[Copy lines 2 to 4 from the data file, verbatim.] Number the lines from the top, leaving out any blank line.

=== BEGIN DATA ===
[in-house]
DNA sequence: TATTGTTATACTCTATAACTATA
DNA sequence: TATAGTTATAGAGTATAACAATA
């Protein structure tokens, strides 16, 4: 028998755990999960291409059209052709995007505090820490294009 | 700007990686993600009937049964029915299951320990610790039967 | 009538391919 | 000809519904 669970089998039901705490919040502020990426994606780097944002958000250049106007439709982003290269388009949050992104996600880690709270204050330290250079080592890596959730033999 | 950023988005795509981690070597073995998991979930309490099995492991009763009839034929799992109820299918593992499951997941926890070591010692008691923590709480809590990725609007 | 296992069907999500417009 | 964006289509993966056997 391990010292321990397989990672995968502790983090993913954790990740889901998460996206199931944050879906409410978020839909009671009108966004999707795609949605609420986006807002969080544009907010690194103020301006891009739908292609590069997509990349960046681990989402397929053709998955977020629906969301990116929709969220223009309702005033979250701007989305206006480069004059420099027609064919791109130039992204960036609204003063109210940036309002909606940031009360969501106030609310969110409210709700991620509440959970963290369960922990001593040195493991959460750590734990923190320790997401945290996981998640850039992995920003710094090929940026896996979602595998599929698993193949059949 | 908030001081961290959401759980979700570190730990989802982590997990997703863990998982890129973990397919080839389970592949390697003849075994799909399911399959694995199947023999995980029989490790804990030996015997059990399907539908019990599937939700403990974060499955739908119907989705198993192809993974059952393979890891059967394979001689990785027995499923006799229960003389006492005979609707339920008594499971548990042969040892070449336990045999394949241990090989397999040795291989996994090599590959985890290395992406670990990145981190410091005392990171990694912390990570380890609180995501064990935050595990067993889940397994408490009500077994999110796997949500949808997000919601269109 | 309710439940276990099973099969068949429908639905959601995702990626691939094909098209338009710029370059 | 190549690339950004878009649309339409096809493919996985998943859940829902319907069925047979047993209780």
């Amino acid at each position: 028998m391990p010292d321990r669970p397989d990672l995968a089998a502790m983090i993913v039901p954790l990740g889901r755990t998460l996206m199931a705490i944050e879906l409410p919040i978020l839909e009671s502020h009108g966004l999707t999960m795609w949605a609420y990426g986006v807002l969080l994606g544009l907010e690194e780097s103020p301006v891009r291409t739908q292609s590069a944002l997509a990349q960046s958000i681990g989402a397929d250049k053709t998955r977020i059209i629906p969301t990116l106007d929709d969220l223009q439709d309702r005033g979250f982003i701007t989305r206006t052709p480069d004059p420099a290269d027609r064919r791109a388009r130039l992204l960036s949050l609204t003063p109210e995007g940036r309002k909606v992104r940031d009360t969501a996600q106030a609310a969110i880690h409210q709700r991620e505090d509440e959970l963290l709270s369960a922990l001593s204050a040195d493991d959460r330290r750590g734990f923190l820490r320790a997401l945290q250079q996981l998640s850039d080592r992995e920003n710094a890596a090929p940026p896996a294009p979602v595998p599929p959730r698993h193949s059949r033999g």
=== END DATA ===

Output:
DNA sequence: TATTGTTATACTCTATAACTATA
DNA sequence: TATAGTTATAGAGTATAACAATA
């Protein structure tokens, strides 16, 4: 028998755990999960291409059209052709995007505090820490294009 | 700007990686993600009937049964029915299951320990610790039967 | 009538391919 | 000809519904 669970089998039901705490919040502020990426994606780097944002958000250049106007439709982003290269388009949050992104996600880690709270204050330290250079080592890596959730033999 | 950023988005795509981690070597073995998991979930309490099995492991009763009839034929799992109820299918593992499951997941926890070591010692008691923590709480809590990725609007 | 296992069907999500417009 | 964006289509993966056997 391990010292321990397989990672995968502790983090993913954790990740889901998460996206199931944050879906409410978020839909009671009108966004999707795609949605609420986006807002969080544009907010690194103020301006891009739908292609590069997509990349960046681990989402397929053709998955977020629906969301990116929709969220223009309702005033979250701007989305206006480069004059420099027609064919791109130039992204960036609204003063109210940036309002909606940031009360969501106030609310969110409210709700991620509440959970963290369960922990001593040195493991959460750590734990923190320790997401945290996981998640850039992995920003710094090929940026896996979602595998599929698993193949059949 | 908030001081961290959401759980979700570190730990989802982590997990997703863990998982890129973990397919080839389970592949390697003849075994799909399911399959694995199947023999995980029989490790804990030996015997059990399907539908019990599937939700403990974060499955739908119907989705198993192809993974059952393979890891059967394979001689990785027995499923006799229960003389006492005979609707339920008594499971548990042969040892070449336990045999394949241990090989397999040795291989996994090599590959985890290395992406670990990145981190410091005392990171990694912390990570380890609180995501064990935050595990067993889940397994408490009500077994999110796997949500949808997000919601269109 | 309710439940276990099973099969068949429908639905959601995702990626691939094909098209338009710029370059 | 190549690339950004878009649309339409096809493919996985998943859940829902319907069925047979047993209780």